This article is about evangelism methods.

Source: Christian Renewal, 2006. 2 pages.

The Use of Canned Evangelistic Approaches

As a young Pentecostal teenager my pastor introduced me to a course that prepared us to be evangelists. We were told we would change the whole neighborhood if we followed this method. And in a way, we did. We visited almost every home and had hundreds of “decisions” for Christ In the space of the first few hours a couple of us had seven “decisions” for Christ. The trouble was that most of those people never really believed and most of them never came to worship.

We busily ran around asking people: “If you were to die tonight do you think you would make it to heaven?” Most would say: “Yes.” Then we would respond: “If you were to die tonight and stand before God and he were to say to you, 'why would I let you into my heaven' what would you say?” We would succinctly state our points, confront them with their sins, and urge them to repent in about seven minutes flat. You probably recognize that we were using a variation of Evangelism Explosion. I regret doing that! We gave many people the false idea that they were Christians because “they signed on the line.”

What was wrong with that method? As my friend likes to say: “You must be Reformed in theology and in methodology.”

This canned method of evangelism is really just a little longer than a “bumper sticker.” It does not emphasize the “whole counsel” of God and brings the Gospel of our Lord down to a few propositions.

Consider a couple of examples: Evangelism Explosion does not properly explain who God is. Without knowing who God is the non-Christian can never understand why God hates sin so much and why his judgments are so severe. Second, Evangelism Explosion and other similar methods do not adequately explain the law of God and how they can be broken in thoughts, words and deeds. Without explaining the full extent of sin by a good examination of God's law, the non-Christian will never understand how far away from God he stands and the real danger in which he is. Third, the covenant usually is non-existent in this methodology. But if the non-Christian does not understand the nature of the covenant, he cannot understand and appreciate the obedience and death of Jesus Christ.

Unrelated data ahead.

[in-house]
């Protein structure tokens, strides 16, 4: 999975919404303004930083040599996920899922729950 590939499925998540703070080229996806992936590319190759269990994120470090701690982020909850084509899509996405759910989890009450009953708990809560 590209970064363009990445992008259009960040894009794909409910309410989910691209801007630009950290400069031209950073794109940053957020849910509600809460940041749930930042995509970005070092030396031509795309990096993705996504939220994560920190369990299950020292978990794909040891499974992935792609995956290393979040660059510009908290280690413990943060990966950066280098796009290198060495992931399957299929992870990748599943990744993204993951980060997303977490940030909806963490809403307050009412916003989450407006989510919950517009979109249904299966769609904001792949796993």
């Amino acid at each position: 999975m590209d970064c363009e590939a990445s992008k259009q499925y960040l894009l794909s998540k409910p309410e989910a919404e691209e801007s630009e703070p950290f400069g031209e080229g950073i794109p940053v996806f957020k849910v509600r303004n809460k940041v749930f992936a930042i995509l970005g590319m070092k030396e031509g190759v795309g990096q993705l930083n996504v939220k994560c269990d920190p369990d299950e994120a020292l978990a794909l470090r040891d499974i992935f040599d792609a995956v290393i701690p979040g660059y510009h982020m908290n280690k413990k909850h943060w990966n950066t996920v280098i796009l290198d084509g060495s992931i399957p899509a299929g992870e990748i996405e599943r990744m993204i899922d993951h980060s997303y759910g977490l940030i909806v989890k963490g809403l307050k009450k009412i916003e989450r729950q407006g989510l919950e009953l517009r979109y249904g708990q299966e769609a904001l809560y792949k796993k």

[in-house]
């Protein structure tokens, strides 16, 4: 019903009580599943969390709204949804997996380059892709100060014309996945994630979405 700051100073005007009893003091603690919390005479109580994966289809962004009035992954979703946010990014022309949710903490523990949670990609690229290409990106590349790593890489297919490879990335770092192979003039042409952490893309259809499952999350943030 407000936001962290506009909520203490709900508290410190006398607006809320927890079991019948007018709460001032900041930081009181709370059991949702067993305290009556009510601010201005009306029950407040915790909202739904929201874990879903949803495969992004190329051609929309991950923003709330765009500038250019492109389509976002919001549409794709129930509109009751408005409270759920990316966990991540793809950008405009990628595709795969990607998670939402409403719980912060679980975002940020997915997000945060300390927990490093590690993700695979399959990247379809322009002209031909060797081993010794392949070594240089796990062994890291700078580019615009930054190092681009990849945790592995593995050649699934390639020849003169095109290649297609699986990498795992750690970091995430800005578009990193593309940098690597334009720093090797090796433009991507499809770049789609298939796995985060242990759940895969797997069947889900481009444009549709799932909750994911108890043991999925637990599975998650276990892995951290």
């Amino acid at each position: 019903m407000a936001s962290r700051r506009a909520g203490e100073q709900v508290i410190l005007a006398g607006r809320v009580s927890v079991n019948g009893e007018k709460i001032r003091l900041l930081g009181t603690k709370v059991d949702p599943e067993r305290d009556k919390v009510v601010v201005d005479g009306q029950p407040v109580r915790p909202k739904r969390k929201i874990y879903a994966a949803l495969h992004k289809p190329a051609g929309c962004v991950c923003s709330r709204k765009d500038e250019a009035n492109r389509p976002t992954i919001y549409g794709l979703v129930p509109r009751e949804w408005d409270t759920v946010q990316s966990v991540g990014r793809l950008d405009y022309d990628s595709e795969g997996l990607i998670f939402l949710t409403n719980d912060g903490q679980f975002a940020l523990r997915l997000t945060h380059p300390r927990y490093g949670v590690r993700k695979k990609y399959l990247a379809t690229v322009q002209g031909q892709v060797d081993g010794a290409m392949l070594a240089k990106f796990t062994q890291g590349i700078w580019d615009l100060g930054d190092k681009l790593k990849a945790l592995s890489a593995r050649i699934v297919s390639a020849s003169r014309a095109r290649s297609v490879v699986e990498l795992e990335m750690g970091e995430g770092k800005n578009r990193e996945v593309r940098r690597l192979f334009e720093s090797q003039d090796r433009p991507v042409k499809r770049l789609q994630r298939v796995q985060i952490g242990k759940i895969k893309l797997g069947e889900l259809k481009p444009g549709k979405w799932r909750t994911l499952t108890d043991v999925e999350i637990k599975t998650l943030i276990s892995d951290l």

Further, when using canned evangelism you can antagonize a man who is not ready to hear of his sinfulness. Those of us who have worked cross-culturally know that this blunt method of teaching can become a “brick wall” to evangelism. On the other hand, sometimes you get people agreeing with what you say simply so that they can finish their laundry. Certainly this cannot be pleasing to God. (Maybe they loved us as you love those people selling books with Watchtowers on them.)

Canned evangelism tends to ignore the whole Bible, mostly quoting from popular New Testament passages.

Canned evangelism like EE, because of the desire to get results, changes the focus of evangelism from showing man his sinfulness and leading him to the Savior to promoting a reward: “Want to go to heaven?” What if the person were to answer, “No, I don't want to go to heaven”? Might the evangelist leave him? Absolutely not. God commands repentance from the sinner and that needs to be emphasized. God does not give a choice of a reward or no reward. A reward may be rejected without consequences. The offering of a reward is further troubling because it seems to offer the benefits of salvation only after this life and denies the plethora of Scriptures that speak of God's present grace to His covenant children.

Did anyone become a Christian through our labors in EE? Some did come to worship and later became Christians, but it would have been highly unlikely that they became Christians when we first spoke to them. Even if they did, it does not justify the method.

Are there any benefits from the canned evangelism that we used? There could be. For example, the question asked above about whether one were prepared for heaven could be an excellent starter to conversation. The key is to use those questions and then go on to the greater substance of the Gospel.

The sum of the matter then is that the evangelist must bring the whole Gospel, the whole spectrum of salvation, to those who are in their sins. This takes time. You must show the non-Christian who he is, teach him the doctrine of God, explain the 10 commands to him, show him the work of Jesus Christ, and then urge him to ask God to count Christ's life, death, and resurrection as his own. There are no shortcuts. This is the method that brings change. Do the right thing and wait for the results. The Lord will lose none of His elect.

And when you combine scriptural evangelism with living a godly life then you will speak ever more loudly and effectively of Christ. You will be a true worker for Christ.

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